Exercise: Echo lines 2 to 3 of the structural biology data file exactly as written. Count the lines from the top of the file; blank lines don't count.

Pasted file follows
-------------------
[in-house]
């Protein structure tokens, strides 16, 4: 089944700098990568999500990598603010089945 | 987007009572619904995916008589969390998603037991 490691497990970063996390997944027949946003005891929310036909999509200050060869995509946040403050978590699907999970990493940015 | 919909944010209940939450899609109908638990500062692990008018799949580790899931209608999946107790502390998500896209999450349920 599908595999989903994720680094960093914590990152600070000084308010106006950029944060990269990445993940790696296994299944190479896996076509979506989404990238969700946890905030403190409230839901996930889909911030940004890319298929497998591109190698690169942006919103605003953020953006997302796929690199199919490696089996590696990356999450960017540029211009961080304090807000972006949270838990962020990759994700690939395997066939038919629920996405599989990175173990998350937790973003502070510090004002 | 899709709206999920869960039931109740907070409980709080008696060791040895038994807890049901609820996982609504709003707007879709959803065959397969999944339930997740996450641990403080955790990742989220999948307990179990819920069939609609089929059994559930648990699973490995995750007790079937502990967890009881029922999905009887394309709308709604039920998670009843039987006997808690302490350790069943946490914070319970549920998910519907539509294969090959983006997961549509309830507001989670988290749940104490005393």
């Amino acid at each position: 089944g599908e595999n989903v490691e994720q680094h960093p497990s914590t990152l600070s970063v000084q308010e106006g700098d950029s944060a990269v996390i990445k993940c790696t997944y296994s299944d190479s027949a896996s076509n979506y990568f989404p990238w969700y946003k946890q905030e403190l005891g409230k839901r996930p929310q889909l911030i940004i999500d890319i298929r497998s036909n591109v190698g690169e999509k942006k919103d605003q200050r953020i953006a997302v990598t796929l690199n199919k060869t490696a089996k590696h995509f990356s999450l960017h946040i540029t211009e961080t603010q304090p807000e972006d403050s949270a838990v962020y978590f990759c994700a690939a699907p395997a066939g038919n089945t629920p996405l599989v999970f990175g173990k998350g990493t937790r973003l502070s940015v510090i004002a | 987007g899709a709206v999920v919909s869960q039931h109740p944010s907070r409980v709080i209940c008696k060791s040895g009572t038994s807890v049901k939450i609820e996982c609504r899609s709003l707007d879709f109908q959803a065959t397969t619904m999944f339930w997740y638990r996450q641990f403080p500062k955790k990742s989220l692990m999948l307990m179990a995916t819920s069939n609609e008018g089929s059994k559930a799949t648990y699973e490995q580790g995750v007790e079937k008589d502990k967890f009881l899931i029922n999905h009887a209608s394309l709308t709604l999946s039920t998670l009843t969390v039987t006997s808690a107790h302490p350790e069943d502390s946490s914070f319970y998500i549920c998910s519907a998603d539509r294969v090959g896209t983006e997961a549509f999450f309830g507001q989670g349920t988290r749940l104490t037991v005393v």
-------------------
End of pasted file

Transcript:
């Protein structure tokens, strides 16, 4: 089944700098990568999500990598603010089945 | 987007009572619904995916008589969390998603037991 490691497990970063996390997944027949946003005891929310036909999509200050060869995509946040403050978590699907999970990493940015 | 919909944010209940939450899609109908638990500062692990008018799949580790899931209608999946107790502390998500896209999450349920 599908595999989903994720680094960093914590990152600070000084308010106006950029944060990269990445993940790696296994299944190479896996076509979506989404990238969700946890905030403190409230839901996930889909911030940004890319298929497998591109190698690169942006919103605003953020953006997302796929690199199919490696089996590696990356999450960017540029211009961080304090807000972006949270838990962020990759994700690939395997066939038919629920996405599989990175173990998350937790973003502070510090004002 | 899709709206999920869960039931109740907070409980709080008696060791040895038994807890049901609820996982609504709003707007879709959803065959397969999944339930997740996450641990403080955790990742989220999948307990179990819920069939609609089929059994559930648990699973490995995750007790079937502990967890009881029922999905009887394309709308709604039920998670009843039987006997808690302490350790069943946490914070319970549920998910519907539509294969090959983006997961549509309830507001989670988290749940104490005393």
């Amino acid at each position: 089944g599908e595999n989903v490691e994720q680094h960093p497990s914590t990152l600070s970063v000084q308010e106006g700098d950029s944060a990269v996390i990445k993940c790696t997944y296994s299944d190479s027949a896996s076509n979506y990568f989404p990238w969700y946003k946890q905030e403190l005891g409230k839901r996930p929310q889909l911030i940004i999500d890319i298929r497998s036909n591109v190698g690169e999509k942006k919103d605003q200050r953020i953006a997302v990598t796929l690199n199919k060869t490696a089996k590696h995509f990356s999450l960017h946040i540029t211009e961080t603010q304090p807000e972006d403050s949270a838990v962020y978590f990759c994700a690939a699907p395997a066939g038919n089945t629920p996405l599989v999970f990175g173990k998350g990493t937790r973003l502070s940015v510090i004002a | 987007g899709a709206v999920v919909s869960q039931h109740p944010s907070r409980v709080i209940c008696k060791s040895g009572t038994s807890v049901k939450i609820e996982c609504r899609s709003l707007d879709f109908q959803a065959t397969t619904m999944f339930w997740y638990r996450q641990f403080p500062k955790k990742s989220l692990m999948l307990m179990a995916t819920s069939n609609e008018g089929s059994k559930a799949t648990y699973e490995q580790g995750v007790e079937k008589d502990k967890f009881l899931i029922n999905h009887a209608s394309l709308t709604l999946s039920t998670l009843t969390v039987t006997s808690a107790h302490p350790e069943d502390s946490s914070f319970y998500i549920c998910s519907a998603d539509r294969v090959g896209t983006e997961a549509f999450f309830g507001q989670g349920t988290r749940l104490t037991v005393v």